The U.S. Census Bureau reported Wednesday that the September goods and services trade deficit was an enormous, humongous $40.8 billion. This is down 15 percent from August’s enormous, humongous $40.8 (revised) billion trade deficit, (which was up 15.6 percent from July’s enormous, humongous trade deficit.)
Lower crude oil prices helped cut the amount spent on imports with petroleum imports down 8.3 percent. Sales of commercial airplanes and jet engines helped boost exports.
AP reports, “Economists are looking for the deficit to widen in the coming months as a weak global economy and strong dollar puts pressure on exports. … The U.S. deficit with China is running 8.4 percent higher than a year ago, on track to set another in a string of annual records.”
Also, the full effect of China’s currency devaluation and the stronger U.S. dollar is yet to hit.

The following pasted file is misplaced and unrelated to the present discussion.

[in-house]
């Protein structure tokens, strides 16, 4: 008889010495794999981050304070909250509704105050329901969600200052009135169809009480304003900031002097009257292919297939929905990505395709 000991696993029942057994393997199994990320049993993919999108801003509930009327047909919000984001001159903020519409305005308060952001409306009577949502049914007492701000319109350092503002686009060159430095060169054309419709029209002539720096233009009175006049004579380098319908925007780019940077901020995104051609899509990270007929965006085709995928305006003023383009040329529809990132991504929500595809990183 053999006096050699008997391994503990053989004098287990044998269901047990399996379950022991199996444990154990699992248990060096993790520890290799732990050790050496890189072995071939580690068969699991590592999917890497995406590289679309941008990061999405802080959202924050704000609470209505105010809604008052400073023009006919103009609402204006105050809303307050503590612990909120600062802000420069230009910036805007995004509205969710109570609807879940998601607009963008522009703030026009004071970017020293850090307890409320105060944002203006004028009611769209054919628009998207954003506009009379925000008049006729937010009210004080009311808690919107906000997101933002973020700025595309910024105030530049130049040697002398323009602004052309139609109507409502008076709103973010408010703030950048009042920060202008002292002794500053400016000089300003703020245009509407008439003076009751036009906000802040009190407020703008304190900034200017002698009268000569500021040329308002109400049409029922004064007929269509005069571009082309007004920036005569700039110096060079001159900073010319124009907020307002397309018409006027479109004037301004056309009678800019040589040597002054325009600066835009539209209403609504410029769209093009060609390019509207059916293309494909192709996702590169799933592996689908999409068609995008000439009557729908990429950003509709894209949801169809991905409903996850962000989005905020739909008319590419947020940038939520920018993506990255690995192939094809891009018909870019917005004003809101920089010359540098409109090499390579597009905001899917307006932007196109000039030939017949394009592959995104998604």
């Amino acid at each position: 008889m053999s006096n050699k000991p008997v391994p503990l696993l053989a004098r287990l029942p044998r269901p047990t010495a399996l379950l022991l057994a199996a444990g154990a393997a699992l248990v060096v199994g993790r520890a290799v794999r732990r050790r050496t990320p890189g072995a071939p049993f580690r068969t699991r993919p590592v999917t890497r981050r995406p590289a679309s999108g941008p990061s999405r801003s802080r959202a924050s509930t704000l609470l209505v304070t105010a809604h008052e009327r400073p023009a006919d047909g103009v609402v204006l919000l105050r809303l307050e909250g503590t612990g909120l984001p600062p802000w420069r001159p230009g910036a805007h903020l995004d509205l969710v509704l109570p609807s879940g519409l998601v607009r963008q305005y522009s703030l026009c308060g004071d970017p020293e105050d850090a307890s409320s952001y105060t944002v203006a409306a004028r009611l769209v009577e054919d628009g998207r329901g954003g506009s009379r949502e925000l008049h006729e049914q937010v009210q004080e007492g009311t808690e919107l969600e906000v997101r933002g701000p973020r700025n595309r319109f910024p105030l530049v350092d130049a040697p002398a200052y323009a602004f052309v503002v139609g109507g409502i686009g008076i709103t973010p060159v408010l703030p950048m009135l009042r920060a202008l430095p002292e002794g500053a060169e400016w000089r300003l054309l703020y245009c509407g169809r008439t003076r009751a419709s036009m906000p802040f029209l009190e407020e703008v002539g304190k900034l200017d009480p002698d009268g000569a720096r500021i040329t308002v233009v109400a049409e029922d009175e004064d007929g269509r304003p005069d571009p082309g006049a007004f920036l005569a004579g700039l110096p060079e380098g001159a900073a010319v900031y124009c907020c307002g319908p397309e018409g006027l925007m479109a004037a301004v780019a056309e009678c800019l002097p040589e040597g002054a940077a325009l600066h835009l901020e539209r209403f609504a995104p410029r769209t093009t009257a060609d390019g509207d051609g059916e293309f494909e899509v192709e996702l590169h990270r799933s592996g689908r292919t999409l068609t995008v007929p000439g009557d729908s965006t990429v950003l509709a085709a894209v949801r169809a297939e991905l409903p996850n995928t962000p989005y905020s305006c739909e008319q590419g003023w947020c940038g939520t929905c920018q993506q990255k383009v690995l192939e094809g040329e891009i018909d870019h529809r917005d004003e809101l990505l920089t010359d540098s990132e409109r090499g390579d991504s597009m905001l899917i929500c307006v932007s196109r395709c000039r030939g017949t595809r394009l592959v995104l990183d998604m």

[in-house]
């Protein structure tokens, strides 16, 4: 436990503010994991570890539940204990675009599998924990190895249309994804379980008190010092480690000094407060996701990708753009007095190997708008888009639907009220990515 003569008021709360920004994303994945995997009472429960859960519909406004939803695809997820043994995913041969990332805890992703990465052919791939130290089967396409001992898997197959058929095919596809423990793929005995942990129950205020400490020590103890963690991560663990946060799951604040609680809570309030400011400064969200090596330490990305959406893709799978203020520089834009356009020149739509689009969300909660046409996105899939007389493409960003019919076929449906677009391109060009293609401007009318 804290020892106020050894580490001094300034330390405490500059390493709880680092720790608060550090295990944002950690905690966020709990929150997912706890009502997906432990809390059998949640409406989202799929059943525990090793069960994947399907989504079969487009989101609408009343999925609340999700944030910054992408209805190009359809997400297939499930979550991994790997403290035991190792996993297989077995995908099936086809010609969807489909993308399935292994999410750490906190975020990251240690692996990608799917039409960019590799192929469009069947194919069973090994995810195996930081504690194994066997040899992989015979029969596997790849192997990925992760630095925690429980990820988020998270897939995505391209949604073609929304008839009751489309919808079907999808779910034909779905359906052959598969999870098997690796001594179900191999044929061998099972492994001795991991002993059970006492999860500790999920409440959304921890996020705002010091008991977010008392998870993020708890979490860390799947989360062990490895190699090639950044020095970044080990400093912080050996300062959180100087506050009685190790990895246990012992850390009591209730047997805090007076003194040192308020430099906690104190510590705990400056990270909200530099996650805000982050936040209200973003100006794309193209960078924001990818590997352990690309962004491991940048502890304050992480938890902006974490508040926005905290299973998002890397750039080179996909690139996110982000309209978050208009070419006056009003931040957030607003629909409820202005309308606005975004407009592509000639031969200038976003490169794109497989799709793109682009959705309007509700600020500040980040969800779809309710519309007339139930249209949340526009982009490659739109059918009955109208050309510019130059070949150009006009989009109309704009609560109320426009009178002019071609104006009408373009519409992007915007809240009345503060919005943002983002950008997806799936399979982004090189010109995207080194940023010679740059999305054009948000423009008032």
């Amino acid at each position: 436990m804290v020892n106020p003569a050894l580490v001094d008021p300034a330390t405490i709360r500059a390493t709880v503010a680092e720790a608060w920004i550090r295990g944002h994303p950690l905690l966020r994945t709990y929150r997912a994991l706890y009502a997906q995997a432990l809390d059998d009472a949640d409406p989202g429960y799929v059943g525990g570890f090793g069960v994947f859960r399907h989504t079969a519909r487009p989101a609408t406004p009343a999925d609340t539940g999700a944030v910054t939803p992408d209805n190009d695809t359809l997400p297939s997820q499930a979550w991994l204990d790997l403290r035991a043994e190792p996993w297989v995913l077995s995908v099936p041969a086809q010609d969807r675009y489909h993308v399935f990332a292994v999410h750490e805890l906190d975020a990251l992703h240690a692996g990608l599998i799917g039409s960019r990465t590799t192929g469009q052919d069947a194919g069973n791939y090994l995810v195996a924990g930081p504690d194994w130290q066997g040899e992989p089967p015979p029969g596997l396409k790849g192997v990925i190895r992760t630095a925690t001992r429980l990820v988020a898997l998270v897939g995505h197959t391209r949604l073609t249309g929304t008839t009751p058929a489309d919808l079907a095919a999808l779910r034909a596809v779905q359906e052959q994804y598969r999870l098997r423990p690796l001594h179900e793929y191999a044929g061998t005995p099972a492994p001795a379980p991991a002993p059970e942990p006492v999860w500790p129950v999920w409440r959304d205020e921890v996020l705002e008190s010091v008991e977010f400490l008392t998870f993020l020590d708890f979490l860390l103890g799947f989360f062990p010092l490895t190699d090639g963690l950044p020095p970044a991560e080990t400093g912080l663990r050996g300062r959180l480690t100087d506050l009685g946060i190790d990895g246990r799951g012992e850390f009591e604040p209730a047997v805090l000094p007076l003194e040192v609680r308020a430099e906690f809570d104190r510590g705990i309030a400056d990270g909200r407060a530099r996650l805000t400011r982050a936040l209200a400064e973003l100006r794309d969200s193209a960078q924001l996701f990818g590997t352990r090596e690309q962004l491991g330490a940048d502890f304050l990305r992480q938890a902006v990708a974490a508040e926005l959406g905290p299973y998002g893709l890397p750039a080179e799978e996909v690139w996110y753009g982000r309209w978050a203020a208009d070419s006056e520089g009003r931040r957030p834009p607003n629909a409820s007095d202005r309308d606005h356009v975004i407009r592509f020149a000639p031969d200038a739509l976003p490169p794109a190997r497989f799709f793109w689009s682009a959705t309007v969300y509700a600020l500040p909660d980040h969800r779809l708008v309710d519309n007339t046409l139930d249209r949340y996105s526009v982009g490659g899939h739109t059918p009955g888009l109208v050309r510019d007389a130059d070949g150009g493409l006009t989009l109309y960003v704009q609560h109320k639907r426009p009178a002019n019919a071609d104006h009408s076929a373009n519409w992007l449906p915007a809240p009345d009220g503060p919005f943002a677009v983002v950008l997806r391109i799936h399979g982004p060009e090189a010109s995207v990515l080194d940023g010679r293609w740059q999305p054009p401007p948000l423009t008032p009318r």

The monthly U.S. goods deficit with China was an enormous, humongous $30.7 billion. In a single month.
The U.S. goods deficit with Japan was $5.5 billion which doesn’t seem all that enormous and humongous next to our trade deficit with China, but is still enormous and humongous.
The U.S. goods deficit with South Korea was $1.8 billion which is really enormous and humongous when you consider that the Korean-U.S. free trade deal was sold as a way to increase our exports and create jobs.
The trade deficit measures the amount of jobs, factories, manufacturing ecosystems and general wealth drained from our economy by our trade policies.